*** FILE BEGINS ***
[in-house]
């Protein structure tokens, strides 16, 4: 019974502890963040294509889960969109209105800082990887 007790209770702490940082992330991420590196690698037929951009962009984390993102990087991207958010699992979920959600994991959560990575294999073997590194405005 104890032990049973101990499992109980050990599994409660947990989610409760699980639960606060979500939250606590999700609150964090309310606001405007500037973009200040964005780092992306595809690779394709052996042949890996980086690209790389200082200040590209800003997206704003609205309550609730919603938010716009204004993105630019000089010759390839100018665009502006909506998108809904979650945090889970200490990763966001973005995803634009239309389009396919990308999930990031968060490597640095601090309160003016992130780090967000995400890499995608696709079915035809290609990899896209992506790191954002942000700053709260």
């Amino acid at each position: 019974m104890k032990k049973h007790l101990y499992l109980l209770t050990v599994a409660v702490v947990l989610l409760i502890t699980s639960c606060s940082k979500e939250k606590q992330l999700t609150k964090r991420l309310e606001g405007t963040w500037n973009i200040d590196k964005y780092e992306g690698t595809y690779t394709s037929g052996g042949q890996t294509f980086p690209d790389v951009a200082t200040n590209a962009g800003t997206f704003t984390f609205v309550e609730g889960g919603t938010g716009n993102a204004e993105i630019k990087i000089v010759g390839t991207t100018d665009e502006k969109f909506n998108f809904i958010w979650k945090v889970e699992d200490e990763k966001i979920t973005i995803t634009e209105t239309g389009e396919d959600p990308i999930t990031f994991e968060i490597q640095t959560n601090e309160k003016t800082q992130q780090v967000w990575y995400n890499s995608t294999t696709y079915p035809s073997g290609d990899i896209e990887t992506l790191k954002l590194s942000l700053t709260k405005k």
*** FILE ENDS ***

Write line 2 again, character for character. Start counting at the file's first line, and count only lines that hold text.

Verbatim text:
């Protein structure tokens, strides 16, 4: 019974502890963040294509889960969109209105800082990887 007790209770702490940082992330991420590196690698037929951009962009984390993102990087991207958010699992979920959600994991959560990575294999073997590194405005 104890032990049973101990499992109980050990599994409660947990989610409760699980639960606060979500939250606590999700609150964090309310606001405007500037973009200040964005780092992306595809690779394709052996042949890996980086690209790389200082200040590209800003997206704003609205309550609730919603938010716009204004993105630019000089010759390839100018665009502006909506998108809904979650945090889970200490990763966001973005995803634009239309389009396919990308999930990031968060490597640095601090309160003016992130780090967000995400890499995608696709079915035809290609990899896209992506790191954002942000700053709260």